Most bats roost in tree hollows close to water sources, but with land development, the trees are being cut down to make room for new developments, which is causing a decline in bat numbers across California.
Safety Of Looking for Bats in California
It is not advisable to handle bats in California as they can have large teeth, puncturing the skin if they bite you. If you are bitten, wash the infected area with soap and water before seeking immediate medical advice.
Bats and Rabies
Bats have always been associated with the rabies virus, but the fact is that less than one percent of the bat population contracts the disease which is lower than other mammals.
They have been reported as rabid animals in California since 2017, over the past fifteen years, the number of rabid bats has ranged from 137 to 227.
Bats and COVID-19
The good news is the bats you encounter in California are not known to be COVID-19 carriers with the likelihood of a bat in the state being very low. While it cannot be ruled out completely, there is a higher risk of humans transmitting the virus to the bats, rather than bats transmitting it to humans.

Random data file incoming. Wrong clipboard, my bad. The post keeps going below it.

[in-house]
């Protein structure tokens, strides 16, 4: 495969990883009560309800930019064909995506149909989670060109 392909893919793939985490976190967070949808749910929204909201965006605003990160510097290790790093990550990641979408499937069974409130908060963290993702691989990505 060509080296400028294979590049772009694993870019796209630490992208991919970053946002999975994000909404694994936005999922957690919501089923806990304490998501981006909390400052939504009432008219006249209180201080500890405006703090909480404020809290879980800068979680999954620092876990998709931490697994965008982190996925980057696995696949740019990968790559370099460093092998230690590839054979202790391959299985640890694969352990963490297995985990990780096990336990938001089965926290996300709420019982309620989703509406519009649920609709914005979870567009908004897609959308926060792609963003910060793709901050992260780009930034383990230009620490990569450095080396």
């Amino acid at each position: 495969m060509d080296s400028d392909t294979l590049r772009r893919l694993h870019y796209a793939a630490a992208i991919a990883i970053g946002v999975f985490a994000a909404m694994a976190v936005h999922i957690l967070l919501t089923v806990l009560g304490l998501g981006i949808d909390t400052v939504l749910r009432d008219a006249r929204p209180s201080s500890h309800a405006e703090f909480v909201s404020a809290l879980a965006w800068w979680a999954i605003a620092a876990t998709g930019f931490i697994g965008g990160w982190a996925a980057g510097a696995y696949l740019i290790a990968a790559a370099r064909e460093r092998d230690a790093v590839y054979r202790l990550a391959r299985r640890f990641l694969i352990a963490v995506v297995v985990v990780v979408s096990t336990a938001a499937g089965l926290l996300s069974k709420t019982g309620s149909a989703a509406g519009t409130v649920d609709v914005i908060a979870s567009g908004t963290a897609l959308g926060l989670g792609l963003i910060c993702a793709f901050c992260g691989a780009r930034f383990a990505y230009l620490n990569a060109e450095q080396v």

Scientists are still investigating how the COVID19 pandemic reached the human population, a virus similar to that found in horseshoe bats in China.
Even if the virus did come from bats, it entered the human population due to human behavior, including habitat destruction, illicit wildlife trades, bush meats, and wet markets.
- The bats that could have been the source of the COVID-19 pandemic are in Asia, not in California
- In California, the kind of activities that created the interaction with bats is not engaged in, such as eating bats, for example.
- There is no evidence that the bat viruses can infect humans
- Bats are essential to the Californian ecosystem, controlling damaging pest insects and pollinating plants.
Bats are not considered dangerous to humans in California if you do not touch them or provoke them. If you are bitten, ensure you seek immediate medical advice.
Most bats can be safely removed from the home in a box, using mothballs, or by calling a professional. They are good for the California ecosystem and help eliminate pest insects, scorpions and they are excellent pollinators. Being nocturnal, you may seldom encounter a bat in California.